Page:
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New £13m waterworks will help keep the taps running in Norwich

PUBLISHED: 12:58 24 June 2014

Official opening of Anglian Waters East Hills Treatment Works in Costessey in 2011. High lift pump station.

Official opening of Anglian Waters East Hills Treatment Works in Costessey in 2011. High lift pump station.

Archant © 2011

A new £13m water treatment works is being built on the outskirts of Norwich to help meet growing demands in the area.

The Anglian Water scheme at Postwick, to the east of Norwich, is designed to secure water supplies for homes and industry in the area, and is in addition to the water treatment works already at Waterworks Road, Heigham and in Costessey.

The new works will process 7.5 million litres of water a day – which is equivalent to 95,000 baths.

The scheme comes after the 2012 drought and is being developed to tackle predicted water shortages in the region, which is the driest part of the country, but also one of the fastest growing.

An Anglian Water spokesman added there was an existing borehole on the Postwick site, which was not being used, and said that water would not be diverted from any other area.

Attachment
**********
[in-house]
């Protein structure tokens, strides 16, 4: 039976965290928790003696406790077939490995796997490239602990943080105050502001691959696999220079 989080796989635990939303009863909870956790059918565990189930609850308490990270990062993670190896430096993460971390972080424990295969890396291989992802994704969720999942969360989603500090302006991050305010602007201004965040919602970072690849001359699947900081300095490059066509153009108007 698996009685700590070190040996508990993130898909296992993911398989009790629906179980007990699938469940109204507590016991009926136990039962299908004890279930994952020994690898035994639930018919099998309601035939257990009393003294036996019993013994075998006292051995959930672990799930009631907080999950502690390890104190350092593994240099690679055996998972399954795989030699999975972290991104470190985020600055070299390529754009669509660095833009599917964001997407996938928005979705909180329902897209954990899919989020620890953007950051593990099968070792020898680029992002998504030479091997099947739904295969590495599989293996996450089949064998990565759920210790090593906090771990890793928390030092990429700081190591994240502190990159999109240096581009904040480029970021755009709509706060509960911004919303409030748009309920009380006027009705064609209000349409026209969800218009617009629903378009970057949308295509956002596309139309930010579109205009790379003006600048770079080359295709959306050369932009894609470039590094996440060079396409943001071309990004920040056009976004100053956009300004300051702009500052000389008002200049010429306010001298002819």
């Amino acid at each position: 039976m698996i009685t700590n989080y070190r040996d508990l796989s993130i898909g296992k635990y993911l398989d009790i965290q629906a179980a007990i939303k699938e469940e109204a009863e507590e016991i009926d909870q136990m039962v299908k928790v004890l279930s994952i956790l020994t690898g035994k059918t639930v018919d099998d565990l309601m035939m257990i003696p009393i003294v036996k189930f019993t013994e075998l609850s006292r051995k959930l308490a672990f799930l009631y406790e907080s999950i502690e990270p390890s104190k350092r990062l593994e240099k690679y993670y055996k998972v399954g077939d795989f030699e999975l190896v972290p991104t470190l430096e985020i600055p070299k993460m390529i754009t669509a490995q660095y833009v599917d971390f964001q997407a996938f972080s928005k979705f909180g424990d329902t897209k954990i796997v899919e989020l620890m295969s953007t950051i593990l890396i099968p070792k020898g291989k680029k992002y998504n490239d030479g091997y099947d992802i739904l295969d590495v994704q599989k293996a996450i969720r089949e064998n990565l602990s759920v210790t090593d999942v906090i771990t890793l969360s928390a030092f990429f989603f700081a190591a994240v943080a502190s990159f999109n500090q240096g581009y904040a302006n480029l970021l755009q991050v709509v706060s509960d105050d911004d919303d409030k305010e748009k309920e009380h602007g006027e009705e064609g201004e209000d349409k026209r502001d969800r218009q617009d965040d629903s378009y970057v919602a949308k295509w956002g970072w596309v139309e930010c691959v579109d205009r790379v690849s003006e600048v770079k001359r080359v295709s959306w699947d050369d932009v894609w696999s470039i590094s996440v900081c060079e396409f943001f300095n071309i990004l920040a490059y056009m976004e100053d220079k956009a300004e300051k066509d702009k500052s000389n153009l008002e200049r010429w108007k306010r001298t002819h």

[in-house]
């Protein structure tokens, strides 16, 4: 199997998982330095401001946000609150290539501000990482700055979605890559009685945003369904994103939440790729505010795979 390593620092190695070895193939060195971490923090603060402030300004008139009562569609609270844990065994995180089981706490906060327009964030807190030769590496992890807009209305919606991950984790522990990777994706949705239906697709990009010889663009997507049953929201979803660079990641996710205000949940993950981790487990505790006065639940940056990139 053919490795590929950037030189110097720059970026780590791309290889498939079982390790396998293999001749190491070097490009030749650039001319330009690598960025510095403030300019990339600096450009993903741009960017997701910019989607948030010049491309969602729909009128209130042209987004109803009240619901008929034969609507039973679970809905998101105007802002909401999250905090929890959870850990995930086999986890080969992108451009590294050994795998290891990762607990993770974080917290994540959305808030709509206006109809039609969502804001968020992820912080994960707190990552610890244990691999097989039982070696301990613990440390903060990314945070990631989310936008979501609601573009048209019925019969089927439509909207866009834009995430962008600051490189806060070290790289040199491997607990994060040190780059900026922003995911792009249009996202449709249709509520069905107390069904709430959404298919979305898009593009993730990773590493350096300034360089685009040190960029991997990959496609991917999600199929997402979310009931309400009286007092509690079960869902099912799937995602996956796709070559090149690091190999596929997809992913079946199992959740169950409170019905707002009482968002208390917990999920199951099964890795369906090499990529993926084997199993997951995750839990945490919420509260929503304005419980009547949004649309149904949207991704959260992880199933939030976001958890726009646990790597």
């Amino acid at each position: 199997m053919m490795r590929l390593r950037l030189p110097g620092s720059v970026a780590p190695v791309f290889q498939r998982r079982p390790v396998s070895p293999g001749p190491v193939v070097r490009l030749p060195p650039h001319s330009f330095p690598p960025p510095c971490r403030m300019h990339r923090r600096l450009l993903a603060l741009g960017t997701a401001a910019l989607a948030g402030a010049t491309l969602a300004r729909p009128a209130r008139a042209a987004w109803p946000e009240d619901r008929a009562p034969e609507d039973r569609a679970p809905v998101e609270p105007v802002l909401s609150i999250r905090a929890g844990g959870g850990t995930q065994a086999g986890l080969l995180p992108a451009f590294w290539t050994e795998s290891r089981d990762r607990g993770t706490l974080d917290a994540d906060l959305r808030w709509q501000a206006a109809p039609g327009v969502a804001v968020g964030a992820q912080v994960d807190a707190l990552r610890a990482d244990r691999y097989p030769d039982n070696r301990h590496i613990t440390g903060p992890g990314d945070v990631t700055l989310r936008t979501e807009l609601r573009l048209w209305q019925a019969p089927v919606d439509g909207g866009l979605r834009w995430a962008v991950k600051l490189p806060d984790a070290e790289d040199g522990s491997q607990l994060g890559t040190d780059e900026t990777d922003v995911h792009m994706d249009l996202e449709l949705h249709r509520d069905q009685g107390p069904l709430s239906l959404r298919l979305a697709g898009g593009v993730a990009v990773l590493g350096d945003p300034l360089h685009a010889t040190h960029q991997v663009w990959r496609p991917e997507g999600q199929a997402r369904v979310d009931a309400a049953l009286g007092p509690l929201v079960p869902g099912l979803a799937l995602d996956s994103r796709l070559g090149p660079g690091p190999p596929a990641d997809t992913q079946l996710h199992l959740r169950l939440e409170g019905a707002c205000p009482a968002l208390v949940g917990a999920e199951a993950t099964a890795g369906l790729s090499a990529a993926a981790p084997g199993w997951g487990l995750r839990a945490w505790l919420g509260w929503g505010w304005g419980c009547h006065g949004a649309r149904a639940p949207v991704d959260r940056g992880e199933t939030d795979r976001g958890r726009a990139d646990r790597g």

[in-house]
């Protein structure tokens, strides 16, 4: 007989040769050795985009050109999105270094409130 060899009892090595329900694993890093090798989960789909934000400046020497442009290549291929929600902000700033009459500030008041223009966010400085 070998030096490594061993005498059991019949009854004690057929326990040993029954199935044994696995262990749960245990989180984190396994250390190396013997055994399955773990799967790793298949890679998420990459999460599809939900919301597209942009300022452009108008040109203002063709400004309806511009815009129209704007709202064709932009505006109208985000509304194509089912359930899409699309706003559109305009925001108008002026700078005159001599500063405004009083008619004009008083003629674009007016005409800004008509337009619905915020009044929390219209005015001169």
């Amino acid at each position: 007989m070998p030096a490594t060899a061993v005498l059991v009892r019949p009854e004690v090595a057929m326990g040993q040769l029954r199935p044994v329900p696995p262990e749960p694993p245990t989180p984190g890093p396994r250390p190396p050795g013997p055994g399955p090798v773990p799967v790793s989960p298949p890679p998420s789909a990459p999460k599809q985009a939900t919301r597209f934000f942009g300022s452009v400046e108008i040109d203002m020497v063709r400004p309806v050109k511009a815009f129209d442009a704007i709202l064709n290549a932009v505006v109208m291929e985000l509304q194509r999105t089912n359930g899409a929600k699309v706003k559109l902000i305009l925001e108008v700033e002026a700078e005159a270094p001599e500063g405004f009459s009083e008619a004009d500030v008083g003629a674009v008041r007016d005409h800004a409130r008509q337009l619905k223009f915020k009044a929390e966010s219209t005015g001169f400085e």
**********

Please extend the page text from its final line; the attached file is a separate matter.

Bosses said they were not expecting any controversy around the plans. The construction site is immediately adjacent to the A47 slip road, and, as a result, construction related traffic will not pass through the village unnecessarily. There will be no road closures or diversions during the 12-month duration of the work.

Satnam Kaur, from Anglian Water, said: “This scheme is our response to the challenge of keeping the taps in Norwich running in the face of a growing population.

“We have planned the work carefully to minimise any disruption, but we know a project like this may cause some disturbance and we apologise in advance.

“We hope residents appreciate the positive impact this project will have on increasing the water supply in the Greater Norwich area.”

Last summer bosses at Anglian Water warned that without immediate investment, Norwich and the Broads, Hunstanton and Fenland would face water shortages between 2015 and 2040. An Anglian Water spokesman said that more money would be invested in the region in the next few years.

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